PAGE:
Energy

Dr. Who Update

Man, last week’s episode —Blink— was so fracking scary that I had a hard time believing I was watching commercial children’s television. The lesson for horror writers is this: it’s far more scary to imply than to show. Aieeee. Shiver.

Grammar

Meanwhile, my earlier post titled “The Grammar Nazi Strikes” continues to grow as a monster comment repository. I’m just sitting back and watching the train wreck. I have no intention of participating!

Energy

Speaking of grammar and style, now is the time for me to reveal one of my biggest linguistic pet peeves: overuse and misuse of the word “energy”. Having just spent a week in Vancouver, Canada’s California, where feng shui and yoga fashions are acceptable office discussion topics, that bloody word is especially grating on me.

“If I move the couch this way, the energy of the room flows better.”
“I didn’t like his energy this morning.”
“There’s a great energy in the room tonight.”

And yadda yadda. “Energy” is the lazy catch-all replacement word for those whose brains are too marijuana- and Oprah-addled to consider “attitude”, “disposition”, “enthusiasm” or a hundred other more precise, correct and meaningful options.

This wouldn’t bother me so much but for two reasons. First, those who misuse “energy” are often those who work in the language or communication industries —they should know better! And second, “energy” already has a very specific and hugely important scientific meaning.

I know, it’s not uncommon for the lay person and the scientist to use the same word in different fashions. The problem with this setup where “energy” is concerned, however, is that misuse of the word by the spandex and tofu set has, I believe, greatly contributed to the epidemic of scientific illiteracy in our society.

My belligerent ex-brother-in-law (who sometimes reads this blog, so I will be kind) once insisted that energy, in a physics context, is a “ball of glowing stuff”. I slapped my head, then I almost slapped him.

Energy is, to be pedantic, “the ability to do work”. It comes in many forms: kinetic, potential, electrostatic, etc. Among the most common form for humans, and the least understood by the lay person, is potential energy, which is ironically the best example for typifying the definition, “the ability to do work.”

A boulder sitting on top of a cliff, with gravity pulling on it, but with the cliff preventing its fall, is chock full of “potential energy”. This energy cannot be perceived by us in any fashion, nor can it be scanned for; but we can compute it by measuring the boulder’s mass and its distance from the ground.

The only form of energy that is directly perceivable by human beings is light. (And heat, as well, but many consider them to be the same thing.) Photons (the particles which make up light) are in fact packets of pure energy. Light (and indeed all matter, as well) is more complicated than just that, since its properties are also described as that of a wave. So the quality of energy can be measured as the light’s wavelength or frequency.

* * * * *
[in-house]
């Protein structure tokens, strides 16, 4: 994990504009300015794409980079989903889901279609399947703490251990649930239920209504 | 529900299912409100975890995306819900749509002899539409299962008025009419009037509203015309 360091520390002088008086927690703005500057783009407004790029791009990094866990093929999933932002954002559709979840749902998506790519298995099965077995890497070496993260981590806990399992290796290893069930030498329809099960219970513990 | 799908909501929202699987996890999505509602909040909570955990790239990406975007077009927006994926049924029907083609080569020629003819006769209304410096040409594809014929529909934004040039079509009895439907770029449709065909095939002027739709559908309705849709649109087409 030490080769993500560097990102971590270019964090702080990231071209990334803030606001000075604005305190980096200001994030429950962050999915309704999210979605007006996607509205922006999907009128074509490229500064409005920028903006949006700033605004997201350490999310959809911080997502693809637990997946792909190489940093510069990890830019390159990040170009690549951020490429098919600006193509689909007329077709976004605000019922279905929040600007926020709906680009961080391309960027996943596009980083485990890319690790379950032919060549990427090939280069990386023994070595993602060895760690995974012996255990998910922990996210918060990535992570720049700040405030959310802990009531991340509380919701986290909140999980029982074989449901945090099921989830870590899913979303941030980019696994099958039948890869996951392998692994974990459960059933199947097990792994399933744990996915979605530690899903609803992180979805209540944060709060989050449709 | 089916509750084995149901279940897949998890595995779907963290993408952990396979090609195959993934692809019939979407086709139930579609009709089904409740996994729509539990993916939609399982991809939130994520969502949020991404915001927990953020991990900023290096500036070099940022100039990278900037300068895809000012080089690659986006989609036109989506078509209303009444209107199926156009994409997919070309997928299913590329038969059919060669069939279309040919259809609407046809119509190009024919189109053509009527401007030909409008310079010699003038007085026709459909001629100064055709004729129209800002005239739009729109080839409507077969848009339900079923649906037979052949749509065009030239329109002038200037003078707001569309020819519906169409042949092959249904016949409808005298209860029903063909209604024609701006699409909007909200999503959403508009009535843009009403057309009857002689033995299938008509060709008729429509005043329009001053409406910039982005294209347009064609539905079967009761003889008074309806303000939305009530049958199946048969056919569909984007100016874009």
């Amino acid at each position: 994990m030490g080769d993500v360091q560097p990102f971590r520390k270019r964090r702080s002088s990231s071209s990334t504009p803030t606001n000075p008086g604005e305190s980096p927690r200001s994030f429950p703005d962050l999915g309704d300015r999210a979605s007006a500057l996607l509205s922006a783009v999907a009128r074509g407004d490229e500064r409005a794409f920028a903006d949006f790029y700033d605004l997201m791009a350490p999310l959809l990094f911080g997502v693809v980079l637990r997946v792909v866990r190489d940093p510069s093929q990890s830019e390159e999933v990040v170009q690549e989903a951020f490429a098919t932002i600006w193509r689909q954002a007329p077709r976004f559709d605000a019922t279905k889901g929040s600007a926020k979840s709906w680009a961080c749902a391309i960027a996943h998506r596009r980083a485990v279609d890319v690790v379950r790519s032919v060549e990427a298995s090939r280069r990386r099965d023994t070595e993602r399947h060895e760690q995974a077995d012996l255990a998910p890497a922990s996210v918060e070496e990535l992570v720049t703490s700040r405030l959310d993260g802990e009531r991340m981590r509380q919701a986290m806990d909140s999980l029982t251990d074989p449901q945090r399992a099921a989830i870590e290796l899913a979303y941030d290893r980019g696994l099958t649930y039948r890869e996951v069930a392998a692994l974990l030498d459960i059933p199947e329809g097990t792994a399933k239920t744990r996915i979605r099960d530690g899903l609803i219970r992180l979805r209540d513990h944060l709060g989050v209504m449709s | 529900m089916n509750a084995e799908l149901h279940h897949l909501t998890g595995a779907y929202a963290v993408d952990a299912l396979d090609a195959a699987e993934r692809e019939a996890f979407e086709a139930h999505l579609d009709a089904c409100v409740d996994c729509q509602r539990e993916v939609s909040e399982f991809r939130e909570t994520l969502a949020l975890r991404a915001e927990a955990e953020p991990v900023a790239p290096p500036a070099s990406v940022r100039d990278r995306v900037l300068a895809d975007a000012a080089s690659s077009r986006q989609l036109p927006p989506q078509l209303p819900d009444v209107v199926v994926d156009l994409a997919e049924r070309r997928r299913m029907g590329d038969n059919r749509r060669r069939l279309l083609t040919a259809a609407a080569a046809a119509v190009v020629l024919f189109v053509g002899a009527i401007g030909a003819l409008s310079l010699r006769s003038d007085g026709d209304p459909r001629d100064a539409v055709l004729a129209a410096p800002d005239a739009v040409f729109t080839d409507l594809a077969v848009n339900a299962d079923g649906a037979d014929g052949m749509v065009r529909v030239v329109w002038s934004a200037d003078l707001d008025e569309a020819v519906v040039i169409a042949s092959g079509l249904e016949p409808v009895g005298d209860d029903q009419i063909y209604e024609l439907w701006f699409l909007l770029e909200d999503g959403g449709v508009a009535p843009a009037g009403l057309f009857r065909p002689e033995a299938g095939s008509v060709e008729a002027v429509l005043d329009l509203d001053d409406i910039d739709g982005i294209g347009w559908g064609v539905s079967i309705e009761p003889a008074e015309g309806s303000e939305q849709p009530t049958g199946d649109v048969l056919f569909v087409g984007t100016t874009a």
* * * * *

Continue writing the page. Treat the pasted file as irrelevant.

When I talk to students new to these concepts, I like to use the additional example of a water wave as being a way to indirectly perceive energy. If a meteor crashes into the ocean and a wave is produced, which smashes into a nearby beach… what exactly constituted the wave? At each point of the wave, from its initiation at the meteor impact site to its impact on the beach, different particles of water were involved. The water that hits the beach is not the same water that the meteor struck. Somehow the energy of the meteor was transferred to the beach via the medium of water…. and we can see that transfer as the undulating wave of energy that radiated from the crash site to the beach. A wave, in its purest mathematical sense, is energy.

Which brings up the next important point, the Laws of Thermodynamics, one of which states that energy cannot be created or destroyed, only converted from one form to another. The kinetic energy of the meteor became the water wave, which became the tsunami crashing on the beach, which became flying debris or was dissipated as heat energy upon impact, etc.

Similarly, the kinetic energy of moving the boulder to the top of the cliff was converted to potential energy. Imagine now that we could somehow teleport that boulder to the ground without dropping it… It would reappear on the ground, but would it still have its potential energy? No, since it can no longer fall. But the Laws of Thermodynamics state that that energy had to go somewhere, so there’s a good chance that such a teleported boulder would be glowing hot as the potential energy is converted to heat energy. This is an example of some of the things a competent science fiction writer has to think about when weaving believable, but fictional, technologies into a narrative.

Moreover, Einstein taught us that mass and energy are the same thing, and that we can convert between the two. A nuclear explosion is the conversion of a minute piece of matter into light and heat energy.

Conceptualizations of both matter and energy constitute the fundament of our understanding of the physical universe. Visualizing “glowing balls of stuff” or a stoner’s attitude or a room post-feng shui does nothing to help us grasp with these enormous concepts.